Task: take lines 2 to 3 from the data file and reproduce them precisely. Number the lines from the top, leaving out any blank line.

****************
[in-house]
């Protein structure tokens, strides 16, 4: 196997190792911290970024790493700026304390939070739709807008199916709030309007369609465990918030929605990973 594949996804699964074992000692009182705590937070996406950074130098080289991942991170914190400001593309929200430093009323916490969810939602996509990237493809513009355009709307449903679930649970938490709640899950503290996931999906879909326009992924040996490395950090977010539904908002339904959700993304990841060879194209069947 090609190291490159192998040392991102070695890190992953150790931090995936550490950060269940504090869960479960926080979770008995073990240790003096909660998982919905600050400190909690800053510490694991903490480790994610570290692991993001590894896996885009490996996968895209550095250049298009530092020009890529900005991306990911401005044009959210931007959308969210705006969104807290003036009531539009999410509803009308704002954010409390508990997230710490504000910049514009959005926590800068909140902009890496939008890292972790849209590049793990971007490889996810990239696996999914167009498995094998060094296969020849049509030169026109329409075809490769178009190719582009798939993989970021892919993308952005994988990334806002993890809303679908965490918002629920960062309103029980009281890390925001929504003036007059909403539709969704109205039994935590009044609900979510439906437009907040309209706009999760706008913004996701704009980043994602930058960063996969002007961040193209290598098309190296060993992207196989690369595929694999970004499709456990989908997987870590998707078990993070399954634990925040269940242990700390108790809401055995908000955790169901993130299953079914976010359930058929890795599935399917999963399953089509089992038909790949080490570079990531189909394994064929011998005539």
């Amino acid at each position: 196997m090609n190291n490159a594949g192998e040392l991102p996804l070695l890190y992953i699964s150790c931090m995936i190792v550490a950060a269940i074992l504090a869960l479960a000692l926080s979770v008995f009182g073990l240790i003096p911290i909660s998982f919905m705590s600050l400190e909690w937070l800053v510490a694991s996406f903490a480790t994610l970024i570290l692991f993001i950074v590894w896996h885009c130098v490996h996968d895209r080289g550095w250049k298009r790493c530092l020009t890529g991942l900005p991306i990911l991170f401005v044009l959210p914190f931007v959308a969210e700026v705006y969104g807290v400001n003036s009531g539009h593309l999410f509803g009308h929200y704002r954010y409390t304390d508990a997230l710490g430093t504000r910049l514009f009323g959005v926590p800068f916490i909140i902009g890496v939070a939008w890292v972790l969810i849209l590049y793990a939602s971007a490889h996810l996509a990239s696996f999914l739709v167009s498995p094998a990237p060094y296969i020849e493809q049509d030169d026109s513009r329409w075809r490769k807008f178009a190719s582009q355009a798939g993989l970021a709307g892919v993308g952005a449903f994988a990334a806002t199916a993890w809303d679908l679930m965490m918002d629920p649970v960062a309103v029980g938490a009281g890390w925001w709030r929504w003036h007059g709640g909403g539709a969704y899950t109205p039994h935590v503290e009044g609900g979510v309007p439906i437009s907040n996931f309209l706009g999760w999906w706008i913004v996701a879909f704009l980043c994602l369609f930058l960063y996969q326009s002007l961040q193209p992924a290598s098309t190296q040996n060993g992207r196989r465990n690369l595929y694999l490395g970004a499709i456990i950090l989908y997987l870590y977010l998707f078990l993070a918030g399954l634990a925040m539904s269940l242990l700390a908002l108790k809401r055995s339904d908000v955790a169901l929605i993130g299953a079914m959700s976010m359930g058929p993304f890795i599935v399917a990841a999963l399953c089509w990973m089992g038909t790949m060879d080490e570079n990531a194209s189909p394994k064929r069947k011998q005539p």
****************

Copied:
């Protein structure tokens, strides 16, 4: 196997190792911290970024790493700026304390939070739709807008199916709030309007369609465990918030929605990973 594949996804699964074992000692009182705590937070996406950074130098080289991942991170914190400001593309929200430093009323916490969810939602996509990237493809513009355009709307449903679930649970938490709640899950503290996931999906879909326009992924040996490395950090977010539904908002339904959700993304990841060879194209069947 090609190291490159192998040392991102070695890190992953150790931090995936550490950060269940504090869960479960926080979770008995073990240790003096909660998982919905600050400190909690800053510490694991903490480790994610570290692991993001590894896996885009490996996968895209550095250049298009530092020009890529900005991306990911401005044009959210931007959308969210705006969104807290003036009531539009999410509803009308704002954010409390508990997230710490504000910049514009959005926590800068909140902009890496939008890292972790849209590049793990971007490889996810990239696996999914167009498995094998060094296969020849049509030169026109329409075809490769178009190719582009798939993989970021892919993308952005994988990334806002993890809303679908965490918002629920960062309103029980009281890390925001929504003036007059909403539709969704109205039994935590009044609900979510439906437009907040309209706009999760706008913004996701704009980043994602930058960063996969002007961040193209290598098309190296060993992207196989690369595929694999970004499709456990989908997987870590998707078990993070399954634990925040269940242990700390108790809401055995908000955790169901993130299953079914976010359930058929890795599935399917999963399953089509089992038909790949080490570079990531189909394994064929011998005539």
């Amino acid at each position: 196997m090609n190291n490159a594949g192998e040392l991102p996804l070695l890190y992953i699964s150790c931090m995936i190792v550490a950060a269940i074992l504090a869960l479960a000692l926080s979770v008995f009182g073990l240790i003096p911290i909660s998982f919905m705590s600050l400190e909690w937070l800053v510490a694991s996406f903490a480790t994610l970024i570290l692991f993001i950074v590894w896996h885009c130098v490996h996968d895209r080289g550095w250049k298009r790493c530092l020009t890529g991942l900005p991306i990911l991170f401005v044009l959210p914190f931007v959308a969210e700026v705006y969104g807290v400001n003036s009531g539009h593309l999410f509803g009308h929200y704002r954010y409390t304390d508990a997230l710490g430093t504000r910049l514009f009323g959005v926590p800068f916490i909140i902009g890496v939070a939008w890292v972790l969810i849209l590049y793990a939602s971007a490889h996810l996509a990239s696996f999914l739709v167009s498995p094998a990237p060094y296969i020849e493809q049509d030169d026109s513009r329409w075809r490769k807008f178009a190719s582009q355009a798939g993989l970021a709307g892919v993308g952005a449903f994988a990334a806002t199916a993890w809303d679908l679930m965490m918002d629920p649970v960062a309103v029980g938490a009281g890390w925001w709030r929504w003036h007059g709640g909403g539709a969704y899950t109205p039994h935590v503290e009044g609900g979510v309007p439906i437009s907040n996931f309209l706009g999760w999906w706008i913004v996701a879909f704009l980043c994602l369609f930058l960063y996969q326009s002007l961040q193209p992924a290598s098309t190296q040996n060993g992207r196989r465990n690369l595929y694999l490395g970004a499709i456990i950090l989908y997987l870590y977010l998707f078990l993070a918030g399954l634990a925040m539904s269940l242990l700390a908002l108790k809401r055995s339904d908000v955790a169901l929605i993130g299953a079914m959700s976010m359930g058929p993304f890795i599935v399917a990841a999963l399953c089509w990973m089992g038909t790949m060879d080490e570079n990531a194209s189909p394994k064929r069947k011998q005539p």